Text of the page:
I was never so glad to see Bryan! I melted into his arms and he gave me the sweetest hug. We began to catch up on everything, and we couldn’t get enough talking.

He said that it was horrible. He went to help, and no one was doing anything to help but instead just stood watching. He and the other American Christian who had come upon the scene (and who had a little medical training) tried to assess the injuries to see who to send first in the fast Jeep. They sent a man whose leg had been cut off, and after loading him into the Jeep, Bryan carried his foot over too to send with him. They also loaded up the lady who ended up dying late last night or early this morning, and she had a crushed chest with raspy breathing. They loaded a third man with a head injury and broken ribs.

Then Bryan went to get another truck to take the rest, and all there was to use was a dump truck with one headlight and doors that wouldn’t stay shut. The other four injured people were loaded up along with family members in the back of the dump truck, and they lift for _city_. The trip sounded absolutely awful, and Bryan called it a nightmare and worse. His brakes were air brakes, and apparently only braked once (all or nothing) before the air ran out, & so he couldn’t break unless absolutely necessary. He also couldn’t see because of the one headlight, and there were brush fires on either side of the road. Each time he went over a bump (which is quite regularly on those horrible dirt roads) one of the people in the back with a broken arm and dislocated shoulder would scream, and the tools would bounce around in the back.

It took them over 3 hours to get to _city_ since he had to go so slowly. The clinic there almost wouldn’t take them, and wanted to send him on to the hospital in _other city_, but he knew that the truck couldn’t make it (they had to cross a river), that it would be bad for the people, and that he didn’t know how to get there. He finally convinced the nurse to keep them until the morning when the families were able to rent a truck and get them to _other city_.

Then he started walking back to the old college where we stayed and where our teammates were. It was after midnight, and he was having physical reactions to the trauma. He was having a hard time breathing and thought he’d be sick. He went the wrong way in the dark and ended up in the middle of nowhere with some animal growling at him from the brush and men yelling from somewhere. He cut through some of the bush and ended up right at the guest house, so God really answered his prayers for direction and protection!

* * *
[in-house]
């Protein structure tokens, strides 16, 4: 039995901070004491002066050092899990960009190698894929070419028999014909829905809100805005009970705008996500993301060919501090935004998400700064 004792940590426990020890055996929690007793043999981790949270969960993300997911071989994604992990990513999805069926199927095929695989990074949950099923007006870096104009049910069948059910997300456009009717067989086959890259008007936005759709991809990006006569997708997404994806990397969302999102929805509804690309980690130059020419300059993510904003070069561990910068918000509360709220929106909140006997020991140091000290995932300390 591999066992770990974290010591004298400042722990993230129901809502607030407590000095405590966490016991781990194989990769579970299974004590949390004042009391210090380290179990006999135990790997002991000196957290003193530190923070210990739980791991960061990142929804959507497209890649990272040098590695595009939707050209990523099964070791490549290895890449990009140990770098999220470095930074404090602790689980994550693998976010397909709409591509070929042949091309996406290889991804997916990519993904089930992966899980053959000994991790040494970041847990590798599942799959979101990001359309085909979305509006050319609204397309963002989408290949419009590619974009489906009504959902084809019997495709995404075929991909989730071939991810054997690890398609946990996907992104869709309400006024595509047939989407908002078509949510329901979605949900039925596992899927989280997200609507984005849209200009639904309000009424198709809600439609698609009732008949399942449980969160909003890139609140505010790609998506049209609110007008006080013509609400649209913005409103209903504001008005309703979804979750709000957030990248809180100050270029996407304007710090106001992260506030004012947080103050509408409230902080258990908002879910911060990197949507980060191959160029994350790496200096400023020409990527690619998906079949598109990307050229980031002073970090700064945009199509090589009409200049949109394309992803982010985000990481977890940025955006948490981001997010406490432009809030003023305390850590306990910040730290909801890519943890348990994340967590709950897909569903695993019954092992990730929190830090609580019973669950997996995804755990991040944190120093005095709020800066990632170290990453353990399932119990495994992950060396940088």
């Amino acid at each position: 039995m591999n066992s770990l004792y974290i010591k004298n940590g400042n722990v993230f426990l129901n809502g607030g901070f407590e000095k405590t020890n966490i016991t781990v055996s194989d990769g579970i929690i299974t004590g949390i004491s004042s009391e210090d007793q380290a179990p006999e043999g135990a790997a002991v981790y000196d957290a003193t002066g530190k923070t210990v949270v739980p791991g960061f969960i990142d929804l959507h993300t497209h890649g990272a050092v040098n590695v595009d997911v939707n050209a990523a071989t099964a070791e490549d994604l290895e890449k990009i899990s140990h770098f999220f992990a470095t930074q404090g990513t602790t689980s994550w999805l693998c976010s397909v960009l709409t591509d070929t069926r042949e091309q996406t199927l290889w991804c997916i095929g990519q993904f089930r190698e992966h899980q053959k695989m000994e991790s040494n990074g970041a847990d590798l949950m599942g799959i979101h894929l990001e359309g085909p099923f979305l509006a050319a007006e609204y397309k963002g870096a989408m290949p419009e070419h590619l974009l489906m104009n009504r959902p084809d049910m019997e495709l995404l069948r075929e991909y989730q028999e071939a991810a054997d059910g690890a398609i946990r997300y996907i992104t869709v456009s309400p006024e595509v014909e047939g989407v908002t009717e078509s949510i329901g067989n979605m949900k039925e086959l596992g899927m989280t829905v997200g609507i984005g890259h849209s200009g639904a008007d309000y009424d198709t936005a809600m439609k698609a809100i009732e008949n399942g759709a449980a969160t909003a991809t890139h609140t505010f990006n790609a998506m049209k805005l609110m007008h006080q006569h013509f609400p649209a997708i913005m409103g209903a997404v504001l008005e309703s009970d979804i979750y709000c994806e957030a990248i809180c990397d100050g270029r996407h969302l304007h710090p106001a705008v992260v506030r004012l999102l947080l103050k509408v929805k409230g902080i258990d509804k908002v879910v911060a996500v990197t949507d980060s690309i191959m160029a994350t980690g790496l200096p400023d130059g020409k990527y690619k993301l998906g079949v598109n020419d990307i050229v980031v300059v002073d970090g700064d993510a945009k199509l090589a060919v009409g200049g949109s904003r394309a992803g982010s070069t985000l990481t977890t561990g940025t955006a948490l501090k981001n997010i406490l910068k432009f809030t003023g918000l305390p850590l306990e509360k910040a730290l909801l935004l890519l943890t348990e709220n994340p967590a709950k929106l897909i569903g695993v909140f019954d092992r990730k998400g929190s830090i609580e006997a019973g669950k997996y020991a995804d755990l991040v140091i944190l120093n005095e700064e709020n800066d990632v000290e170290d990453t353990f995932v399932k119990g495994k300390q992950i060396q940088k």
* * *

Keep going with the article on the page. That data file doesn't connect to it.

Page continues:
Our teammates were scared when he woke them, but they helped him get settled in the other room. He went to two church services with them this morning, and then to a local friend’s house for lunch. He only got to talk to the ladies about the accident for about 5 minutes before he left for here. They were waiting for the former bishop’s truck to be available all day, and Bryan was very frustrated that he couldn’t get back sooner since he didn’t know if we’d gotten the message that he’d gone to _city_ and didn’t know if the boy had brought the bike back. Then, when they thought he could finally leave, the driver said he was too tired and wanted to wait until the morning, so Bryan said he would drive, and he did.

When they got to the church compound, none of us were here, and he went to our hut to look for me. While he was there, the driver took off in the Jeep to get me & Brad ‘cause someone told him where we were, and Bryan went after them but they didn’t stop. Bryan waited at the compound for a little bit, but then he couldn’t wait any longer to see me, so he started walking, & that’s when I came by in the truck.

We had a tiny bit of time to talk, & then Elnana (our translator) sat with us & our baths were ready. After bathing, we sat again, & Elnana talked with us about crops & fighting with the Dinka tribe last year because their cattle were destroying the crops. (Of course, that reminded me of the Oklahoma movie & the song, “The cowboy & the farmer should be friends.”)

Published in: on May 20, 2007 at 7:40 pm  Leave a Comment